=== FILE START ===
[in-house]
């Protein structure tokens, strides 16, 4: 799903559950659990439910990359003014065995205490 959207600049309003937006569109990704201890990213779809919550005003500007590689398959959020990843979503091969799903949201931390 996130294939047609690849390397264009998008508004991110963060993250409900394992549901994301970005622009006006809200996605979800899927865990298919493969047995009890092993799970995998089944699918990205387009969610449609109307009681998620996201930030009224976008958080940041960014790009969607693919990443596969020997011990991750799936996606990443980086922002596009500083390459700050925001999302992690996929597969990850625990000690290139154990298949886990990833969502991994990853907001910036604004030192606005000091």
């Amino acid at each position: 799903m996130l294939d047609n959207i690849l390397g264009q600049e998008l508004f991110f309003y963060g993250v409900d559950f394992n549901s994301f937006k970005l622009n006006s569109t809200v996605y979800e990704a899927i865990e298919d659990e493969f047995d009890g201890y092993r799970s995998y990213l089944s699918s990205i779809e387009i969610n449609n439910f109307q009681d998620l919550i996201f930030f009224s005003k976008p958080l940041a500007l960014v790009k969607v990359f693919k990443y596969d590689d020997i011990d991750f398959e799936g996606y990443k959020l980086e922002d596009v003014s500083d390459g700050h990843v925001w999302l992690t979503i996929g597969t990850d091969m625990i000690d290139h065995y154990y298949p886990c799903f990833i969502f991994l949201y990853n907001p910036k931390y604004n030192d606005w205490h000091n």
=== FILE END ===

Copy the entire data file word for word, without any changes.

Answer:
[in-house]
């Protein structure tokens, strides 16, 4: 799903559950659990439910990359003014065995205490 959207600049309003937006569109990704201890990213779809919550005003500007590689398959959020990843979503091969799903949201931390 996130294939047609690849390397264009998008508004991110963060993250409900394992549901994301970005622009006006809200996605979800899927865990298919493969047995009890092993799970995998089944699918990205387009969610449609109307009681998620996201930030009224976008958080940041960014790009969607693919990443596969020997011990991750799936996606990443980086922002596009500083390459700050925001999302992690996929597969990850625990000690290139154990298949886990990833969502991994990853907001910036604004030192606005000091």
């Amino acid at each position: 799903m996130l294939d047609n959207i690849l390397g264009q600049e998008l508004f991110f309003y963060g993250v409900d559950f394992n549901s994301f937006k970005l622009n006006s569109t809200v996605y979800e990704a899927i865990e298919d659990e493969f047995d009890g201890y092993r799970s995998y990213l089944s699918s990205i779809e387009i969610n449609n439910f109307q009681d998620l919550i996201f930030f009224s005003k976008p958080l940041a500007l960014v790009k969607v990359f693919k990443y596969d590689d020997i011990d991750f398959e799936g996606y990443k959020l980086e922002d596009v003014s500083d390459g700050h990843v925001w999302l992690t979503i996929g597969t990850d091969m625990i000690d290139h065995y154990y298949p886990c799903f990833i969502f991994l949201y990853n907001p910036k931390y604004n030192d606005w205490h000091n």